The Steamroller and the Violin (Katok i Skripka) (The Skating Rink and the Violin)
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The Steamroller and the Violin (Katok i Skripka) (The Skating Rink and the Violin)
Katok i Skripka (The Steamroller and the Violin) was the last short Andrei Tarkovsky directed before moving on to his first feature. The film tells a very simply story of friendship between an artistic, sensitive seven-year-old violinist named Sasha and a physical, blue-collar steamroller operator. They befriend each other after Sasha is threatened by some ruffians, spend the day together, and alter each other's perceptions of life. ~ Perry Seibert, Rovi
Rotten Tomatoes Score: 89%

Critic Reviews from Rotten Tomatoes

"Tarkovsky's graduation project at the VGIK film school in Moscow offers a key to all the later 'mature' work: it's his clearest statement of frustrated longing for a perfect union with an idealised father-figure."
‑ , Time Out
"Perhaps the most wonderful aspect of The Steamroller and the Violin is the exciting feeling of a genius on the brink of realizing his full potential."
‑ Jocelyn Szczepaniak-Gillece, PopMatters
"1960's The Steamroller and the Violin was Andrei Tarkovsky's thesis film at the Soviet State Film School."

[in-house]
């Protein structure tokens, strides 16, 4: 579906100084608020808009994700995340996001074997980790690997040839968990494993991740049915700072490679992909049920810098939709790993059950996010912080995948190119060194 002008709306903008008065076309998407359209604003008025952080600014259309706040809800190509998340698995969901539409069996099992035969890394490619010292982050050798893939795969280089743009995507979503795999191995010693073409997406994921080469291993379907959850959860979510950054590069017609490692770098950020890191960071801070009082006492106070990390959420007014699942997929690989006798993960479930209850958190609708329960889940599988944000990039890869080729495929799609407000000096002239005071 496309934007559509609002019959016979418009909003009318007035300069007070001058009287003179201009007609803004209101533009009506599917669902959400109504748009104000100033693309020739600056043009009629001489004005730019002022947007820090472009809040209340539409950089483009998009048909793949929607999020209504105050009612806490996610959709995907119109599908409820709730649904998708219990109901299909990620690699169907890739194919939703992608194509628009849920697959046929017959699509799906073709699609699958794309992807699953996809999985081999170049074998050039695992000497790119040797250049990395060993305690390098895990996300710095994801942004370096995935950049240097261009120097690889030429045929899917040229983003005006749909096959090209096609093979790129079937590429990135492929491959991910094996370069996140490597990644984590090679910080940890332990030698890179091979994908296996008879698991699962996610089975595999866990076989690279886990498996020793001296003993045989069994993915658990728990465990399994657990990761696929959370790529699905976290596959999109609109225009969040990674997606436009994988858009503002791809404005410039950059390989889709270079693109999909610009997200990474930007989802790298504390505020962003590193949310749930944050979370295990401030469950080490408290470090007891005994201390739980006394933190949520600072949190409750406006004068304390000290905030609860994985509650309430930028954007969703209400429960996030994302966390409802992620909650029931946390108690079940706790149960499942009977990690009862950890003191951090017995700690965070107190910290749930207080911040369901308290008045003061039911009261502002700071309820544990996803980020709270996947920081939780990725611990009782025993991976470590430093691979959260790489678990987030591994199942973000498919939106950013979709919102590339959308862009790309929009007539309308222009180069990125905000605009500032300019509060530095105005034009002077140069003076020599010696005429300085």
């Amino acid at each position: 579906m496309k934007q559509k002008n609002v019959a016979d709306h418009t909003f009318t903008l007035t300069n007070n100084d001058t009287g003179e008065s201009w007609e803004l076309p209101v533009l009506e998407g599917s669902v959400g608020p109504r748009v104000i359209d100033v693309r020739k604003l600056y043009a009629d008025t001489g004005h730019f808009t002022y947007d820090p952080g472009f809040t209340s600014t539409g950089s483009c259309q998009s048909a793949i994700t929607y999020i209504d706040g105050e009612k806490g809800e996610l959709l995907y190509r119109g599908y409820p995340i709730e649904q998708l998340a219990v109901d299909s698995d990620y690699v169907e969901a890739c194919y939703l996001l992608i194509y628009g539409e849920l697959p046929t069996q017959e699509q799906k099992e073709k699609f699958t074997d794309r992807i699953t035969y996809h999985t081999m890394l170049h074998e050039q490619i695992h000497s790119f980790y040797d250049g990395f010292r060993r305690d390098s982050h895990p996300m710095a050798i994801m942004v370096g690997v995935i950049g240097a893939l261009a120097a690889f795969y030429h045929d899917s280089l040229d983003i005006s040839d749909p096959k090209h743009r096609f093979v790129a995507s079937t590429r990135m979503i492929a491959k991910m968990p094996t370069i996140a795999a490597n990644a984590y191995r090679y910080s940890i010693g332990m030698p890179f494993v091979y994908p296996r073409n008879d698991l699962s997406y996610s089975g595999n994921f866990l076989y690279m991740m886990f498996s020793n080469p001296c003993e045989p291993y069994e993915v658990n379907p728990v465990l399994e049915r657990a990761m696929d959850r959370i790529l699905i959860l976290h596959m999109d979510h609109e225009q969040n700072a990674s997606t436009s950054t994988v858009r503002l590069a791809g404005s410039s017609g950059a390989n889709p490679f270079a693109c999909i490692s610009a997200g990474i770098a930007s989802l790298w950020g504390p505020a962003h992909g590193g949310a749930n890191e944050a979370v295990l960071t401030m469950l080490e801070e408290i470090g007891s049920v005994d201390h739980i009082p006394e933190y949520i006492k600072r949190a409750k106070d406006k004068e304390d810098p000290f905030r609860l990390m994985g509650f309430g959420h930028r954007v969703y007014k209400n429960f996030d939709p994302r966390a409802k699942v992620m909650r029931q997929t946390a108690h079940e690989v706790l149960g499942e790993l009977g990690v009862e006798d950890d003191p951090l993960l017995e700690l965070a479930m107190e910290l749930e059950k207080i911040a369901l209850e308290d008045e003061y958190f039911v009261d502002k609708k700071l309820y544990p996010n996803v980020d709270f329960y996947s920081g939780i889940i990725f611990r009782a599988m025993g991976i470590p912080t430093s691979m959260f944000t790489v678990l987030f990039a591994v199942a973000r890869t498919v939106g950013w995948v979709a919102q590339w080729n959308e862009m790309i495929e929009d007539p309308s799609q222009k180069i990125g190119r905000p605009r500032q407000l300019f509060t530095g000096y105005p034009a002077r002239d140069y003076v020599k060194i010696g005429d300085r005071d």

‑ Ed Gonzalez, Slant Magazine
"Young Mr. Tartovsky has side-stepped all the visual detours and pitfalls of the standard experimental vignette."
‑ Walter Goodman, New York Times
"The titular objects become poetic talismans in Andrei Tarkovsky's hypersensitive thesis short"
‑ Fernando F. Croce, CinePassion
"I suppose in many ways it is Tarkovsky's most accessible film - it's emotionally accessible and the plot is bluntly straightforward - but it's also his least rewarding work."
‑ Jeremy Heilman,
"A perspective of the world as revealed through the observations of the very young is a familiar theme in Soviet cinema, and the creators of this picture have handled it beautifully here."
‑ , TV Guide's Movie Guide
"Though Tarkovsky was wet behind the ears at the time, you can already see evidence of his genius and his obsession with mirrors and reflections."
‑ Jeffrey M. Anderson, Combustible Celluloid